Strengths: Run blocking
Weaknesses: Pass blocking, depth, experience
In Brief: Of course, inexperience isn't a weakness in of itself, but in Owen Schmitt's case, it's indicative of a host of weaknesses. Schmitt might never make much of a receiver. He's stiff-hipped, and though he was effective in college, he could hit a wall in the pros. Until I see him effectively redirect, I do not believe his receiving skills will translate. Schmitt has yet to learn how to pass block from the fullback spot. He doesn't identify the free man and doesn't meet him with any force. Schmitt might not make much of a rusher. He moves one direction hard and may effectively tackle himself by running into the pile. Schmitt does not execute plays well.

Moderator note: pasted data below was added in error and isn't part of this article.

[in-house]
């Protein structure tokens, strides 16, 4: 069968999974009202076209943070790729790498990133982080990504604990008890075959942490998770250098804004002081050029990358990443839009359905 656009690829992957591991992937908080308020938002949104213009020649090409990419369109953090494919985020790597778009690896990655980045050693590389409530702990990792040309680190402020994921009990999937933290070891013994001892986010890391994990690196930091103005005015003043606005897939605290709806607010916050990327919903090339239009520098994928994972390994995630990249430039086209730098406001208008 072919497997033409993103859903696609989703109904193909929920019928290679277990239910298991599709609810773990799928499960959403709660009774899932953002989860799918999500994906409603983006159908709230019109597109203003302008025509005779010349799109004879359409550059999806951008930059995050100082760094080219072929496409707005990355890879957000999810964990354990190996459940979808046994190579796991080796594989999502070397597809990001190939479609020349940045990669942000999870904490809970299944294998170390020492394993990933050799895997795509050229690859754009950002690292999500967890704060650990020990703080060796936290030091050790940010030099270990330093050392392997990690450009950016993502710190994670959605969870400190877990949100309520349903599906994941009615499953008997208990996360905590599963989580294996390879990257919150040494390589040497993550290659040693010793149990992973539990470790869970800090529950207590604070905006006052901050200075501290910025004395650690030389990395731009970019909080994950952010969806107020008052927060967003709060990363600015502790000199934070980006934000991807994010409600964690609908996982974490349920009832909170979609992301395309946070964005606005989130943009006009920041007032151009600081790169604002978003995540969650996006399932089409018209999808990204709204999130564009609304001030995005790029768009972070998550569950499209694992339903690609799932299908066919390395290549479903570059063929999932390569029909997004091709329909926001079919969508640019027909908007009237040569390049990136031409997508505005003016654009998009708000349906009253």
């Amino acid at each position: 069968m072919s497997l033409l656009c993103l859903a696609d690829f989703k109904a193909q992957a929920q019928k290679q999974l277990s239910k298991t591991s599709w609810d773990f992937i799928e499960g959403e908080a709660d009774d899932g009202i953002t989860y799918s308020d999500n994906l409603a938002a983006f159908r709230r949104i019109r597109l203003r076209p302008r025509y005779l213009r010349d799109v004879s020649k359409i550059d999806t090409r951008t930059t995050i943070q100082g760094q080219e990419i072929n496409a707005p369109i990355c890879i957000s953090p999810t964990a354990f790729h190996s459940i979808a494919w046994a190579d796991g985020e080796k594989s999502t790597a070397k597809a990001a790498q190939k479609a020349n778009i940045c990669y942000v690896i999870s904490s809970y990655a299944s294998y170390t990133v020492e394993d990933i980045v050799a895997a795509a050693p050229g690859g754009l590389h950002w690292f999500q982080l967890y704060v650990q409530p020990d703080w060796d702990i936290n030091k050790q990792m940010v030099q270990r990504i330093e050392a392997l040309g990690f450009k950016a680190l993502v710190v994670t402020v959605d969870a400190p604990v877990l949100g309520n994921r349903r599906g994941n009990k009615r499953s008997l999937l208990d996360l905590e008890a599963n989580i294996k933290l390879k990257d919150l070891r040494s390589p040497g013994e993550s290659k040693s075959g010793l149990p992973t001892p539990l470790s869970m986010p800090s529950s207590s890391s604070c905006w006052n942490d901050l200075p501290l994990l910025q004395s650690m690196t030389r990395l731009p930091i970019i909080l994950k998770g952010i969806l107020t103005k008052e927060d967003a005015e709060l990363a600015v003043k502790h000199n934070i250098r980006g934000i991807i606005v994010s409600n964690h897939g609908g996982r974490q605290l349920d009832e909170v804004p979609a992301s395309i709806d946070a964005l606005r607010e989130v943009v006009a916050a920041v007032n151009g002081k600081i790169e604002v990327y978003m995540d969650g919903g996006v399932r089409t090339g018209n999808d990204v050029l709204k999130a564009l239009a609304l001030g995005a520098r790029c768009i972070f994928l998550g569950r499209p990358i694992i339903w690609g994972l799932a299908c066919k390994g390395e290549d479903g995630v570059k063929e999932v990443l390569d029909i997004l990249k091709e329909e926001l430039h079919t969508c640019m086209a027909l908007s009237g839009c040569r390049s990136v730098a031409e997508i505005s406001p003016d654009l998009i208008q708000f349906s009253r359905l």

Hopefully he will be another beneficiary of Seattle's zone system. What Schmitt does do, for sure does do, is create havoc with his run blocks. He's a highlight reel run blocker that cascades defenders with his hits. The simpler the system and freer Schmitt is to pick a target and attack, the better he will play.
The problem is, that's just one part of playing fullback. Seattle is desperate for depth at the position, and having yet to sign Justin Griffith, is clearly looking to the draft to acquire it. Brannan Southerland and Quinn Johnson likely top Seattle's list, but the team might simply see who falls. It's not drafting a starting fullback, but a potential starting fullback, and though fullback is a major player in Greg Knapp's offense, the league-wide demand is small, and Seattle shouldn't have to stretch to get their guy.